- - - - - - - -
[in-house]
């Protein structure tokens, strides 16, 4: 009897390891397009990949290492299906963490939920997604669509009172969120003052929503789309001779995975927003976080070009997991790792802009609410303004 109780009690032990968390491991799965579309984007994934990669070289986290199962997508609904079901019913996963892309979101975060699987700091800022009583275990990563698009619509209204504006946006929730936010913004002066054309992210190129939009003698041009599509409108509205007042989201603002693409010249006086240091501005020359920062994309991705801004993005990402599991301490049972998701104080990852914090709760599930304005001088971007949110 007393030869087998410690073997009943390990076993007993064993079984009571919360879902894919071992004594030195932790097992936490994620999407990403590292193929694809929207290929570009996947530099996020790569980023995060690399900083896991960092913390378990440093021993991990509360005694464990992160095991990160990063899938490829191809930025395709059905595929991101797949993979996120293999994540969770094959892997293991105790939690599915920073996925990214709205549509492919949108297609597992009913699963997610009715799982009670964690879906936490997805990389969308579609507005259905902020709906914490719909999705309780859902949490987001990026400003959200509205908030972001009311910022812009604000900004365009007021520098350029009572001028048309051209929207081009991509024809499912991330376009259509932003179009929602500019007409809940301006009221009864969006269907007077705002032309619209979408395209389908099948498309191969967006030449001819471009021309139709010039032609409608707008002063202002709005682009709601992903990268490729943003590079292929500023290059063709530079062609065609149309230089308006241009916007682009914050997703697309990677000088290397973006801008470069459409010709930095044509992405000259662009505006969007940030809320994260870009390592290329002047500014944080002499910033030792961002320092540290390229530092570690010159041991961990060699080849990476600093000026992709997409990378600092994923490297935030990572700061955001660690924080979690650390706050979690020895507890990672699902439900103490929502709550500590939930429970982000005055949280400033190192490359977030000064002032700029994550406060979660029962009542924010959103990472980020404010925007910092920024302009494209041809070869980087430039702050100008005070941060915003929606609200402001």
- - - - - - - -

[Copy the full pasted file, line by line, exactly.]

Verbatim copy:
[in-house]
């Protein structure tokens, strides 16, 4: 009897390891397009990949290492299906963490939920997604669509009172969120003052929503789309001779995975927003976080070009997991790792802009609410303004 109780009690032990968390491991799965579309984007994934990669070289986290199962997508609904079901019913996963892309979101975060699987700091800022009583275990990563698009619509209204504006946006929730936010913004002066054309992210190129939009003698041009599509409108509205007042989201603002693409010249006086240091501005020359920062994309991705801004993005990402599991301490049972998701104080990852914090709760599930304005001088971007949110 007393030869087998410690073997009943390990076993007993064993079984009571919360879902894919071992004594030195932790097992936490994620999407990403590292193929694809929207290929570009996947530099996020790569980023995060690399900083896991960092913390378990440093021993991990509360005694464990992160095991990160990063899938490829191809930025395709059905595929991101797949993979996120293999994540969770094959892997293991105790939690599915920073996925990214709205549509492919949108297609597992009913699963997610009715799982009670964690879906936490997805990389969308579609507005259905902020709906914490719909999705309780859902949490987001990026400003959200509205908030972001009311910022812009604000900004365009007021520098350029009572001028048309051209929207081009991509024809499912991330376009259509932003179009929602500019007409809940301006009221009864969006269907007077705002032309619209979408395209389908099948498309191969967006030449001819471009021309139709010039032609409608707008002063202002709005682009709601992903990268490729943003590079292929500023290059063709530079062609065609149309230089308006241009916007682009914050997703697309990677000088290397973006801008470069459409010709930095044509992405000259662009505006969007940030809320994260870009390592290329002047500014944080002499910033030792961002320092540290390229530092570690010159041991961990060699080849990476600093000026992709997409990378600092994923490297935030990572700061955001660690924080979690650390706050979690020895507890990672699902439900103490929502709550500590939930429970982000005055949280400033190192490359977030000064002032700029994550406060979660029962009542924010959103990472980020404010925007910092920024302009494209041809070869980087430039702050100008005070941060915003929606609200402001």